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Four Cardinal Virtues of good open source research - Digital Threat Digest

PGI’s Digital Investigations Team brings you the Digital Threat Digest, SOCMINT and OSINT insights into disinformation, influence operations, and online harms.

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Last week, Bellingcat released their ‘Seven Deadly Sins of Bad Open Source Research’. The article lays out the glaring errors they’ve observed by practitioners online, especially regarding the conflicts in Gaza and Ukraine. I thought these lessons were useful even for intelligence analysts like me who think of themselves as a little more discerning than the usual OSINT twitter profile. We all sin. My key takeaways were the importance of avoiding confirmation bias and understanding the limitations of OSINT tools.

I’d like to respond to their 'Seven Deadly Sins' with my own 'Four Cardinal Virtues'. 

The first of these being prudence in attribution. While it’s important to make judgements clear, don’t be overconfident when linking behaviour or infrastructure to a specific threat actor. Be upfront about the evidence’s limitations and likelihood of assessments. This is important when the intelligence informs stakeholder activity, as it can help them prioritise their responses and also inform other researchers building on the work in the future.

The second is doing the research. It can be tempting to rush into projects, excited about the possibilities of identifying new campaigns or behaviours. However, becoming properly acquainted with previous research first can avoid embarrassment and wasted efforts down the line. Read third-party fact-checking reports carefully, do your homework on a geography, and ensure that you have properly got to grips with key terms and phenomenon.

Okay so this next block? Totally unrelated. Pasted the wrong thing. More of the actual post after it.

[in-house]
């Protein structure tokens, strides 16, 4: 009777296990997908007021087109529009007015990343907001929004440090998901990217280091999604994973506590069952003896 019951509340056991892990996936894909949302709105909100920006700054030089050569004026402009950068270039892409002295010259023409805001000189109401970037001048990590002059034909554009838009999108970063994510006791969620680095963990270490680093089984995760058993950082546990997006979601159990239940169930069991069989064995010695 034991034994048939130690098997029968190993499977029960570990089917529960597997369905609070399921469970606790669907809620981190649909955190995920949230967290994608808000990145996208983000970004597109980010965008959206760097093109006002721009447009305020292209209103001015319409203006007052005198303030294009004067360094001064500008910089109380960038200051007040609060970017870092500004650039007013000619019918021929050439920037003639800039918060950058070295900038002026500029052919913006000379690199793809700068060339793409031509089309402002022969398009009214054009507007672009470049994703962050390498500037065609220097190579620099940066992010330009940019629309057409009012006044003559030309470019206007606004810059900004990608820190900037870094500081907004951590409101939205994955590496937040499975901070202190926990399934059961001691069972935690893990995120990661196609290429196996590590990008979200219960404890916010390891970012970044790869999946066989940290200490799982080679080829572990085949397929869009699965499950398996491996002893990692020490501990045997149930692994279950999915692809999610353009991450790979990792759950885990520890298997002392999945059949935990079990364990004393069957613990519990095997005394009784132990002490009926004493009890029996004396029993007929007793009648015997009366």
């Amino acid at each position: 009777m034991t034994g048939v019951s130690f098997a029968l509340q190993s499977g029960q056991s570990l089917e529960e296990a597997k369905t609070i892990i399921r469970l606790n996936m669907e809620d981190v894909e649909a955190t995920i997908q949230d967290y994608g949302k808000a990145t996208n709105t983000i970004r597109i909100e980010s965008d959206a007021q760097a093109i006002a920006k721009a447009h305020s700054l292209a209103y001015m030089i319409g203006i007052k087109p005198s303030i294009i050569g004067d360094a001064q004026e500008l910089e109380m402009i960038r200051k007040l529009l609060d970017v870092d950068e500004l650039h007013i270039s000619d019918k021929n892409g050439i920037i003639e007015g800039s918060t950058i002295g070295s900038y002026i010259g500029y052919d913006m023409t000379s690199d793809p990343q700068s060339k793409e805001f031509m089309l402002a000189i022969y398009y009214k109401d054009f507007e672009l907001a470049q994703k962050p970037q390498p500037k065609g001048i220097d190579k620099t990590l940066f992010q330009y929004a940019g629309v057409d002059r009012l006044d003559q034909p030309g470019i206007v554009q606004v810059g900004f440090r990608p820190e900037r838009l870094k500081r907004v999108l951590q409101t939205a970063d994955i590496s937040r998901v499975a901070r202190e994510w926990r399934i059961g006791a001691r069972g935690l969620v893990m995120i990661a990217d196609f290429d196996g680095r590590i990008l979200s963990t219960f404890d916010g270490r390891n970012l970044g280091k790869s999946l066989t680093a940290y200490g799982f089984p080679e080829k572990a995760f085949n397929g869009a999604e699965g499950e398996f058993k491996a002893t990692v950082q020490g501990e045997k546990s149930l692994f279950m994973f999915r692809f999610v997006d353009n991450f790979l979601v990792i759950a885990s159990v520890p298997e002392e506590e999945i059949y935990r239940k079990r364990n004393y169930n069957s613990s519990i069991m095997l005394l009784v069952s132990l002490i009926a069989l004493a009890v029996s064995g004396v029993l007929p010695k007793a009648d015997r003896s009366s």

The third virtue is to be thorough in your investigations. This means taking the time explore the entire attack surface of a website to make sure that you have generated and followed as the many of the leads as possible. You can also try multiple tools for the same signal. This helps to overcome the limitations of individual tools and generates all new intel available from a given source.

Lastly, collaboration is key. Open-source research can feel like a solo endeavour. You may be working alone at home or even feel like you’re racing against fellow analysts to be the first to identify or attribute threat behaviour. Reach out via DMs or share your insights with your team if you’re at a dead-end. There’s no shame in someone else identifying a new detail you may have overlooked; you’ve both contributed, and you’ve learnt something for next time.

So go forth and be righteous in your practice. Let your investigations be bless-ed.

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Our Digital Investigations Analysts combine modern exploitative technology with deep human analytical expertise that covers the social media platforms themselves and the behaviours and the intents of those who use them. Our experienced analyst team have a deep understanding of how various threat groups use social media and follow a three-pronged approach focused on content, behaviour and infrastructure to assess and substantiate threat landscapes.

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